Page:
Amos v. Commissioner of Social Security

Filing 23

ORDER adopting 20 Report and Recommendations.. Defendant's Objections to the Report and Recommendation (Doc. 21) are OVERRULED. The final decision of the Commissioner of Social Security is REVERSED and the matter is REMANDED to the Commissioner of Social Security. Signed by Judge Roy B. Dalton, Jr. on 2/28/2017. (VMF)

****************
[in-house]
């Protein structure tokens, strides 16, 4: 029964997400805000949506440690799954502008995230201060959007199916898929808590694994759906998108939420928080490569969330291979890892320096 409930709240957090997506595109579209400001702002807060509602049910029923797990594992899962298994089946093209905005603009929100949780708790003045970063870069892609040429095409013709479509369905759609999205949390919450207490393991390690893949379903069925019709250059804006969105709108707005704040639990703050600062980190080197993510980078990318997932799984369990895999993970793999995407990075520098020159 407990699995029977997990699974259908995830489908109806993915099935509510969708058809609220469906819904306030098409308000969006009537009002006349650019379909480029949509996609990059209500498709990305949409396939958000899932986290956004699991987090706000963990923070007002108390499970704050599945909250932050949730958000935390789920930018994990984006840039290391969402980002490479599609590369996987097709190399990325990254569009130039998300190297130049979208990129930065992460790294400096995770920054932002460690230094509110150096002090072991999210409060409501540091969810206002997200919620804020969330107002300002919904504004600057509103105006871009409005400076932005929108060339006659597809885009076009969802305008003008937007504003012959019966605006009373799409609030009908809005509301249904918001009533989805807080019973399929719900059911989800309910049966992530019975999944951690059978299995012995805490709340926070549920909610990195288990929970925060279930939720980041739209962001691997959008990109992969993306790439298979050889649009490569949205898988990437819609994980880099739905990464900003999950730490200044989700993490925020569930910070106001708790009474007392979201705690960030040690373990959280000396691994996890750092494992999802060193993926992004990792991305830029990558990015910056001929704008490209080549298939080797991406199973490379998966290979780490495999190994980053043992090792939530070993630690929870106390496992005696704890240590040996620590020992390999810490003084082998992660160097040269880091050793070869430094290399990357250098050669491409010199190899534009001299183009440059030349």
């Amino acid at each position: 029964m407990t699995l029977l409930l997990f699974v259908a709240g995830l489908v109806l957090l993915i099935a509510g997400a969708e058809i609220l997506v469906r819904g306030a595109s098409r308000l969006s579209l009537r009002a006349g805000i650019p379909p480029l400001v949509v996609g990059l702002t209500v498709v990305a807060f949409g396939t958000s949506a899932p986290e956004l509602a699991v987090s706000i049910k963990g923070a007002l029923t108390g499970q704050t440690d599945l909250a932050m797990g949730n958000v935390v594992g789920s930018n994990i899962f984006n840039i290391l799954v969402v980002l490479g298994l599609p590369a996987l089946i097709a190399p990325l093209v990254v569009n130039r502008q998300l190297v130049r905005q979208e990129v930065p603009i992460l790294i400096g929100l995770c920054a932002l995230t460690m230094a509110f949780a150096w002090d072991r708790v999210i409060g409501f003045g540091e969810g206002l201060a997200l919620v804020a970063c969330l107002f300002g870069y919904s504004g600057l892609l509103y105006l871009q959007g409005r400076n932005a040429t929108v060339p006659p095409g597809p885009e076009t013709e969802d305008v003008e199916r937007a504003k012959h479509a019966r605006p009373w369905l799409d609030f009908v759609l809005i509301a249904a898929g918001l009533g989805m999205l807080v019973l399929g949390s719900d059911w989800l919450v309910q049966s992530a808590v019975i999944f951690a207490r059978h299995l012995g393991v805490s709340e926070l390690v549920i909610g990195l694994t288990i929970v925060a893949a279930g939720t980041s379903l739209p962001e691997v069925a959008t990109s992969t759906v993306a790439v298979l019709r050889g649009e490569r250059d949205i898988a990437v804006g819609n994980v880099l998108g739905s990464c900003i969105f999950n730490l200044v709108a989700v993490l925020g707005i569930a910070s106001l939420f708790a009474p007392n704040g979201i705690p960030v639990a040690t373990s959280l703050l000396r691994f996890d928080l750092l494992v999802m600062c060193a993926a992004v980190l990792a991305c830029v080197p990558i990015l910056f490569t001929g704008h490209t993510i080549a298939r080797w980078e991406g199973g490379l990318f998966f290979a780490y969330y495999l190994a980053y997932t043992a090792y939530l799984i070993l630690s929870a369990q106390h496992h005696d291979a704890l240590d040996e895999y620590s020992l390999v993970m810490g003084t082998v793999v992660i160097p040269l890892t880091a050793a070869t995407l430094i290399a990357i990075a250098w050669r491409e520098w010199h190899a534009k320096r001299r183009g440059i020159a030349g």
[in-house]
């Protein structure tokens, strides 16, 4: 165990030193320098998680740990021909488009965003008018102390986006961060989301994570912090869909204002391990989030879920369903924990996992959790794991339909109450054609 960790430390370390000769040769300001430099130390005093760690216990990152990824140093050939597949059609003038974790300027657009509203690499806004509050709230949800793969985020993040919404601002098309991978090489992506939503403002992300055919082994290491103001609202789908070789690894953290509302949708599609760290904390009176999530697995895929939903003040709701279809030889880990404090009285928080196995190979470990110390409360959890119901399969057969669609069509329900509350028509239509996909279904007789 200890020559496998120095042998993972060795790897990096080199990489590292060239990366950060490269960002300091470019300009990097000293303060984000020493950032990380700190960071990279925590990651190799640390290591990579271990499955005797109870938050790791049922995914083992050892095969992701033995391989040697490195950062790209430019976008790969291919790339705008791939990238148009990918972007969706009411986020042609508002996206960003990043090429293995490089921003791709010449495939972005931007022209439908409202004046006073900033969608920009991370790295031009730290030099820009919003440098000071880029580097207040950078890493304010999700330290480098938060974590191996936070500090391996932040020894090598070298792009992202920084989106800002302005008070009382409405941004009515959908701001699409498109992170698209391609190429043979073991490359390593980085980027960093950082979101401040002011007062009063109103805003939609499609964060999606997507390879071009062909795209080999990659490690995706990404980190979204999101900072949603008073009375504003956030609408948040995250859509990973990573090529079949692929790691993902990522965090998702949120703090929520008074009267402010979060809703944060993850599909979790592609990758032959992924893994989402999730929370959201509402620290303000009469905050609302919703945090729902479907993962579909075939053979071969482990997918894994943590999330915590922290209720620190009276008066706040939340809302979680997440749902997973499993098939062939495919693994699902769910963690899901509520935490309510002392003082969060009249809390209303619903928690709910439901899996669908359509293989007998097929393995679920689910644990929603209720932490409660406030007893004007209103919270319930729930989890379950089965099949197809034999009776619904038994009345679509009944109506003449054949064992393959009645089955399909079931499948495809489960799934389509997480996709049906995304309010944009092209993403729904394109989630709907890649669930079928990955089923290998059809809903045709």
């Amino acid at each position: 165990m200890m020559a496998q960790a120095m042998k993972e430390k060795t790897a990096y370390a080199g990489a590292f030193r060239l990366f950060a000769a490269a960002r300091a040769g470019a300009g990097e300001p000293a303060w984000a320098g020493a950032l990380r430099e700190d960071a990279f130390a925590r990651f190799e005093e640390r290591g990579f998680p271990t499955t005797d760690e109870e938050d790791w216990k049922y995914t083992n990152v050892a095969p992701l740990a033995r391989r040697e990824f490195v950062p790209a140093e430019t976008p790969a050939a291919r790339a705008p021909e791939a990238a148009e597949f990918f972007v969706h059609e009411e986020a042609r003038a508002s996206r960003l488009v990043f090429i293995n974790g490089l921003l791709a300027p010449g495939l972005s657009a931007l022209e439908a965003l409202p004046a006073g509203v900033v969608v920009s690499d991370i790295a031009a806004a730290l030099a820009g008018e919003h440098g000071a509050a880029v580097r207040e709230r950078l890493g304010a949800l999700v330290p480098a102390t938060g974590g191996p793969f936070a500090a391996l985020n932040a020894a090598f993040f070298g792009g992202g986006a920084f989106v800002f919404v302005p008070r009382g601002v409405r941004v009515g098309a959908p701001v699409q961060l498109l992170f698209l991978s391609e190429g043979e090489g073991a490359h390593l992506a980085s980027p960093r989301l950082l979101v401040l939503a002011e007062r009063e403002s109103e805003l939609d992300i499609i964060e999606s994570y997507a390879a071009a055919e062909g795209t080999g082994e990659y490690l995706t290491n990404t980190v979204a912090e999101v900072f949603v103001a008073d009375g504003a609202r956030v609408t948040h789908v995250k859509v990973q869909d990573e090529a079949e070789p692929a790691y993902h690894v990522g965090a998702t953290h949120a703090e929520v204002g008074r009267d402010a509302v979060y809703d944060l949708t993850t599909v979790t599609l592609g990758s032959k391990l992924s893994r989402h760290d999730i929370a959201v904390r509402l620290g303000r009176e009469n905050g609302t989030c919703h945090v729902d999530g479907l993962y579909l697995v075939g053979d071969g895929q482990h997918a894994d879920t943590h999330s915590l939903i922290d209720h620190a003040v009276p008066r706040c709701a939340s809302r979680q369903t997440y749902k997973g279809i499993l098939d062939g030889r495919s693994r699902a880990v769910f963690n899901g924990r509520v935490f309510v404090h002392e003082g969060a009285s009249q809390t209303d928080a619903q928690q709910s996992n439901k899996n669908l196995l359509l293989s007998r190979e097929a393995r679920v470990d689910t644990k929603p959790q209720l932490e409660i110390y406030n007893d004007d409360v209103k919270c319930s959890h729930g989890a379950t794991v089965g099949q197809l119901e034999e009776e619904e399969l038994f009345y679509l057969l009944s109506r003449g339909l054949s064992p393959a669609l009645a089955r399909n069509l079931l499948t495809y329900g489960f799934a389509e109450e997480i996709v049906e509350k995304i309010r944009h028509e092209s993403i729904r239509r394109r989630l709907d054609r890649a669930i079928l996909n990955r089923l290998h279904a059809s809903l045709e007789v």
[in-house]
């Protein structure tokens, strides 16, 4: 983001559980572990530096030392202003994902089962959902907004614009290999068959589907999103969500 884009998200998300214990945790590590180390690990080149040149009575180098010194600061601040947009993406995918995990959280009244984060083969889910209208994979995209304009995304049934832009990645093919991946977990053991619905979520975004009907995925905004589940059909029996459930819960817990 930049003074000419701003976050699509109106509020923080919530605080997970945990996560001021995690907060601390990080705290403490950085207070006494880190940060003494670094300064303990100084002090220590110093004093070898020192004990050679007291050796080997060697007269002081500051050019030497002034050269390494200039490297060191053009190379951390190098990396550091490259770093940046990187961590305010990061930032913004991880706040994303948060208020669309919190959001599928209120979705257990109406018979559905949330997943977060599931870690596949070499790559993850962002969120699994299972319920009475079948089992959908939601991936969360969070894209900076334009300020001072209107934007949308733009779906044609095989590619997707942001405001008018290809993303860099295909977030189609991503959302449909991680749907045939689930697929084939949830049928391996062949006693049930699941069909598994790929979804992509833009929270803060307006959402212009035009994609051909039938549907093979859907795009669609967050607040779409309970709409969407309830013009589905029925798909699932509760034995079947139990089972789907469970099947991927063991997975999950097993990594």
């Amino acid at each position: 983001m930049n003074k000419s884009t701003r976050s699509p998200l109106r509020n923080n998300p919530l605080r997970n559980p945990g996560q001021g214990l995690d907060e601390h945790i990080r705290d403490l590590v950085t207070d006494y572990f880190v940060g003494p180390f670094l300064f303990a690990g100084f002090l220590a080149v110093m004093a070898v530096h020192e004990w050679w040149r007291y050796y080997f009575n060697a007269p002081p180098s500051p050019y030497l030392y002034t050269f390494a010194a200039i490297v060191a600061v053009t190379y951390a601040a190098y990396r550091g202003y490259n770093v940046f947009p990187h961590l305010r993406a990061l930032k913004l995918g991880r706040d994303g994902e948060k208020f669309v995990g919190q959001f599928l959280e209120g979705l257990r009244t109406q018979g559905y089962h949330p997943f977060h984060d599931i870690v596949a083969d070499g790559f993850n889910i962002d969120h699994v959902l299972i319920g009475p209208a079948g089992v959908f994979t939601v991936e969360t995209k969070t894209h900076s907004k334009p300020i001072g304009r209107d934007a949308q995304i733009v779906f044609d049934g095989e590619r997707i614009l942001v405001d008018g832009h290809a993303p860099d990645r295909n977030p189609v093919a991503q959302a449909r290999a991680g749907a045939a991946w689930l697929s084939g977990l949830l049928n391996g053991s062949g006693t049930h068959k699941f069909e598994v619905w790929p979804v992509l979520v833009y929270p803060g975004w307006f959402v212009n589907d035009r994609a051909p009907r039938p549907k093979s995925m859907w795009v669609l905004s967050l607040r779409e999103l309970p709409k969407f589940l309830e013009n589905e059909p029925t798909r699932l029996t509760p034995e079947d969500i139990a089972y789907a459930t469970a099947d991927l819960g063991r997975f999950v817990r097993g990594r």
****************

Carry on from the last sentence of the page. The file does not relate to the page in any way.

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UNITED STATES DISTRICT COURT MIDDLE DISTRICT OF FLORIDA ORLANDO DIVISION SUSAN M. AMOS, Plaintiff, v. Case No. 6:15-cv-1912-Orl-37GJK COMMISSIONER OF SOCIAL SECURITY, Defendant. ORDER This cause is before the Court on the following: (1) U.S. Magistrate Judge Gregory J. Kelly’s Report and Recommendation (Doc. 20), filed November 10, 2016; (2) Defendant’s Objections to Report and Recommendation (Doc. 21), filed November 22, 2016; and (3) Plaintiff’s Response to Defendant’s Objections to the November 10, 2016 Magistrate Judge’s Report and Recommendation (Doc. 22), filed December 6, 2016. I. PROCEDURAL HISTORY In accordance with 42 U.S.C. §§ 405(g) and 1383(c)(3), Plaintiff Susan M. Amos (“Amos”) timely initiated this action seeking judicial review of a final unfavorable determination (“Decision”) on her claim for payment of Social Security Disability benefits and Supplemental Social Security Income benefits. (See Doc. 1.) The -1- Commissioner of Social Security (“Commissioner”) filed an Answer (Doc. 12) and a transcript of the administrative proceedings (Doc. 17). The parties then filed a joint brief (Doc. 19), and U.S. Magistrate Judge Gregory J. Kelly (“Magistrate Judge Kelly”) issued a Report and Recommendation (“Report”) finding that the Decision should be reversed and remanded (Doc. 20), The Commissioner filed objections (Doc. 21 (“Objections”)), Amos responded (Doc. 22 (“Response”)), and the matter is now ripe for adjudication. II. A. LEGAL STANDARDS Review of Commissioner’s Final Decisions A district court’s review of a final decision by the Commissioner is limited to determining: (1) whether the Commissioner’s factual findings are supported by substantial evidence, Dyer v. Barnhart, 395 F.3d 1206, 1210 (11th Cir. 2005); and (2) whether the administrative law judge (“ALJ”) correctly applied the appropriate legal standards. See Lamb v. Bowen, 847 F.2d 698, 701 (11th Cir. 1988). No presumption of correctness attaches to the Commissioner’s legal reasoning, and the court must reverse the Commissioner’s decision if he “failed to apply the correct law.” See Keeton v. Dep’t of Health & Human Servs., 21 F.3d 1064, 1066 (11th Cir. 1994). In contrast, the court must presume that the Commissioner’s factual findings are correct and must not reverse the Commissioner’s decision if it is supported by substantial evidence. See Dyer, 395 F.3d at 1210; Phillips v. Barnhart, 357 F.3d 1232, 1240 n. 8 (11th Cir. 1987) (cautioning courts not to “decide facts anew, reweigh the evidence, or substitute” the court’s judgment for the judgment of the Commissioner). -2- B. Review of Report and Recommendation A party seeking to challenge the findings in the report and recommendation of a magistrate judge must file “written objections which specifically identify the portions of the proposed findings and recommendation[s] to which objection is made and the specific basis for objection.” Macort v. Prem, Inc., 208 F. App’x 781, 783 (11th Cir. 2006) (quoting Heath v. Jones, 863 F.2d 815, 822 (11th Cir. 1989)). The district court then must conduct a de novo review of the portions of the report to which timely and proper objection is made. See id. at 783–84. The district court may “accept, reject, or modify in whole or in part, the findings or recommendations made by the magistrate judge.” See id. at 784. III. ANALYSIS Upon de novo review of the record and careful consideration of the parties’ arguments and the controlling law, the Court finds that the Objections are due to be overruled, the Report is due to be adopted, and the Decision is due to be reversed for the reasons set forth below. A. The Report In his Report, Magistrate Judge Kelly recommends that the Court reverse the Decision because, in step four of the sequential analysis: 1. the ALJ inexplicably disregarded the opinions of Dr. David Tessler (“Dr. Tessler”) and Dr. James Brown (“Dr. Brown”) that Amos suffers from moderate restrictions in concentration, persistence, and pace (“CPP”) and is limited to performing simple and routine (as opposed to complex) tasks (“Tessler/Brown Opinions”); and -3- 2. the ALJ did not explicitly weigh the opinions of Dr. Gary Frick (“Dr. Frick”) or give reasons for omitting such opinions from his residual functional capacity (“RFC”) determination. (See Doc. 20, pp. 6–8.) Based on controlling law, particularly Winschel v. Commissioner of Social Security, 631 F.3d 1176 (11th Cir. 2011), Magistrate Judge Kelly concluded that: (1) the ALJ’s deficient analysis of the Tessler/Brown Opinions and Dr. Frick’s opinions constituted reversible error; and (2) the matter should be remanded to the Commissioner for further proceedings. (See Doc. 20.) B. The Objections and Response The Commissioner argues that the Court should reject the Report and affirm the Decision because: (1) the ALJ’s conclusion that Amos “would be off-task 5% of the workday” adequately addressed the Tessler/Brown Opinions concerning CCP (see Doc. 20, pp. 4–5 (“5% Argument”)); (2) Magistrate Judge Kelly should not have treated the “Mental Residual Functional Capacity Assessment” form completed by Dr. Frick (“MRFC Form”) as a medical opinion (see id. at 2–3); and (3) Magistrate Judge Kelly should have found that the ALJ’s failure to explicitly address the MRFC Form was harmless error (see id. at 3–4). Amos counters that the Court should accept the Report and overrule the Objections because: (1) the ALJ’s improper consideration of the Tessler/Brown Opinions is evident from the ALJ’s finding that Amos could return to her past work in skilled and semi-skilled occupations (see Doc. 22, pp. 2–3); and (2) Dr. Frick’s opinion in the MRFC Form “clearly conflicts” with the ALJ’s RFC assessment (see id. at 3–4). -4- C. The Tessler/Brown Opinions In his Report, Magistrate Judge Kelly found that the Decision omits the information necessary to determine: (1) “whether the ALJ intended to give great weight” to the entirety of the Tessler/Brown Opinions“ and yet failed to account for [Amos’] moderate limitations in [CCP] when making his RFC determination;” or (2) “intended to give great weight to only a portion of the [Tessler/Brown Opinions] and lesser weight to the balance of the [Tessler/Brown Opinions], but failed to provide reasons supported by substantial evidence for doing so.” (Doc. 20, p. 8.) The Court agrees. The Commissioner objects that such “omissions” in the ALJ’s analysis are not reversible error because the 5% Argument reflects a proper and complete analysis of the Tessler/Brown Opinions. The Court disagrees. The Commissioner’s post hoc 5% Argument does not explain how the ALJ’s finding that Amos could return to her past work in skilled and semi-skilled occupations comports with the “great weight” given to the Tessler/Brown Opinions—particularly the contrary opinion that Amos is limited to performing simple and routine tasks. Accordingly, as to the Tessler/Brown Opinions, the Court finds that the Report is due to be adopted and the Objections are due to be overruled. D. The MRFC Form The Court agrees with Magistrate Judge Kelly that “the ALJ committed reversible error in not providing any weight (or even mentioning) Dr. Frick’s opinion in its RFC determination.” Further, the Court disagrees with the Commissioner’s circular argument that the ALJ need not have addressed the MRFC Form because it did not -5- constitute a “medical opinion.” Notably, the pertinent regulations define “medical opinions” as “statements from physicians and psychologists or other acceptable medical sources that reflect judgment about the nature and severity of [the claimant’s] impairment(s), including . . . symptoms, diagnosis and prognosis, what [the claimant] can still do despite impairment(s), and [the claimant’s] physical or mental restrictions.” See 20 C.F.R. § 404.1527(a)(2). Here, there is no dispute that the MRFC Form was completed by a physician— Dr. Frick—who examined (and possibly treated) Amos. On its face, the MRFC Form sets forth “statements” of Dr. Frick that reflect his judgment concerning “the nature and severity” of Amos’ impairments. As such, the ALJ was required to evaluate the MRFC Form and state the weight—if any—accorded to it (“Evaluation Requirement”). See 20 C.F.R. § 404.1527(c); see also Winschel, 631 F.3d at 1178–79. The ALJ could have complied with the Evaluation Requirement by addressing specific medical opinion evaluation factors in the Decision and stating—as the Commissioner argues now—that Dr. Frick invaded the province of the Commissioner by opining that Amos’ problems “contradict her ability to work.” The ALJ’s failure to even mention the MRFC Form in the Decision is reversible error that is not cured under a “harmless error” analysis. III. CONCLUSION Accordingly, it is ORDERED AND ADJUDGED as follows: 1. U.S. Magistrate Judge Gregory J. Kelly’s Report and Recommendation (Doc. 20) is ACCEPTED, ADOPTED, and made part of this Order. -6- 2. Defendant’s Objections to the Report and Recommendation (Doc. 21) are OVERRULED. 3. The final decision of the Commissioner of Social Security is REVERSED and the matter is REMANDED to the Commissioner of Social Security. 4. The Clerk is DIRECTED to enter Judgment in favor of Plaintiff Susan M. Amos and against Defendant Commissioner of Social Security and to CLOSE this case. DONE AND ORDERED in Orlando, Florida, this 28th day of February, 2017. Copies to: Counsel of Record U.S. Magistrate Judge Gregory J. Kelly U.S. Administrative Law Judge Bernard Porter c/o Office of Disability Adjudication and Review Desoto Building #400 8880 Freedom Crossing Jacksonville, FL 32256-1224 Mary Ann Sloan, Regional Chief Counsel Office of the General Counsel, Region IV Social Security Administration 61 Forsyth Street, S.W., Suite 20T45 Atlanta, GA 30303-8920 -7-